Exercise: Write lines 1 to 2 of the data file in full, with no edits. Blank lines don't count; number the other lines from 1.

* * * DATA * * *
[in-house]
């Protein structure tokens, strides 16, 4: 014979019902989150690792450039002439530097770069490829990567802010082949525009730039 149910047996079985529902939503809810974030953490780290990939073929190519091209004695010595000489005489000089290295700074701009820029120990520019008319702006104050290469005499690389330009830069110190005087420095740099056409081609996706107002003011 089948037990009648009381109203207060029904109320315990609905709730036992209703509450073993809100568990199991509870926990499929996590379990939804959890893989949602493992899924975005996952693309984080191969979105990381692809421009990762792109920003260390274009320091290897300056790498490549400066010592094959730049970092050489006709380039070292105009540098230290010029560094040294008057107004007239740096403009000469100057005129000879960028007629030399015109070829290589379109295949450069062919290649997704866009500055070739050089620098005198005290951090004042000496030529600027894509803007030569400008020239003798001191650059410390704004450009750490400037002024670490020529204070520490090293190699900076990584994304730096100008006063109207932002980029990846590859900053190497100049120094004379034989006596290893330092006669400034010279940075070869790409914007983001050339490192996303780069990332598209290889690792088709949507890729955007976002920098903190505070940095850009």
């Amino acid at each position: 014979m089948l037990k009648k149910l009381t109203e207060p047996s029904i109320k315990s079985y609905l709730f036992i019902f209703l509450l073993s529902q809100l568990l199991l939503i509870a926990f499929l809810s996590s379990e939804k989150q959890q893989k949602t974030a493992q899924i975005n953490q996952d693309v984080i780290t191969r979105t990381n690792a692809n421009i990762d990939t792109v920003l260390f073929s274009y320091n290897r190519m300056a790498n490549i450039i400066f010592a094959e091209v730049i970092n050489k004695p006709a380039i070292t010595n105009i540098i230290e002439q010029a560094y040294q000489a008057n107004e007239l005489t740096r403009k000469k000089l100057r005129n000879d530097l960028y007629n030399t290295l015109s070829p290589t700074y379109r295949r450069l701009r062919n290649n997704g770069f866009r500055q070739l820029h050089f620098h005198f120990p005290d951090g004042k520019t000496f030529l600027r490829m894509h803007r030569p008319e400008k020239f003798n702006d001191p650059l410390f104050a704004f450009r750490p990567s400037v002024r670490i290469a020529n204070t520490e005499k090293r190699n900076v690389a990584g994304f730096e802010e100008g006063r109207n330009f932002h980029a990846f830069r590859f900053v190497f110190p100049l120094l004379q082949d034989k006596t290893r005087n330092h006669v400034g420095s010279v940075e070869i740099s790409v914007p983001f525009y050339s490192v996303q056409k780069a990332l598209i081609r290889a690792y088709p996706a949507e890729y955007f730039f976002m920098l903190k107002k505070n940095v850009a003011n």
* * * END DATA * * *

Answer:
[in-house]
């Protein structure tokens, strides 16, 4: 014979019902989150690792450039002439530097770069490829990567802010082949525009730039 149910047996079985529902939503809810974030953490780290990939073929190519091209004695010595000489005489000089290295700074701009820029120990520019008319702006104050290469005499690389330009830069110190005087420095740099056409081609996706107002003011 089948037990009648009381109203207060029904109320315990609905709730036992209703509450073993809100568990199991509870926990499929996590379990939804959890893989949602493992899924975005996952693309984080191969979105990381692809421009990762792109920003260390274009320091290897300056790498490549400066010592094959730049970092050489006709380039070292105009540098230290010029560094040294008057107004007239740096403009000469100057005129000879960028007629030399015109070829290589379109295949450069062919290649997704866009500055070739050089620098005198005290951090004042000496030529600027894509803007030569400008020239003798001191650059410390704004450009750490400037002024670490020529204070520490090293190699900076990584994304730096100008006063109207932002980029990846590859900053190497100049120094004379034989006596290893330092006669400034010279940075070869790409914007983001050339490192996303780069990332598209290889690792088709949507890729955007976002920098903190505070940095850009």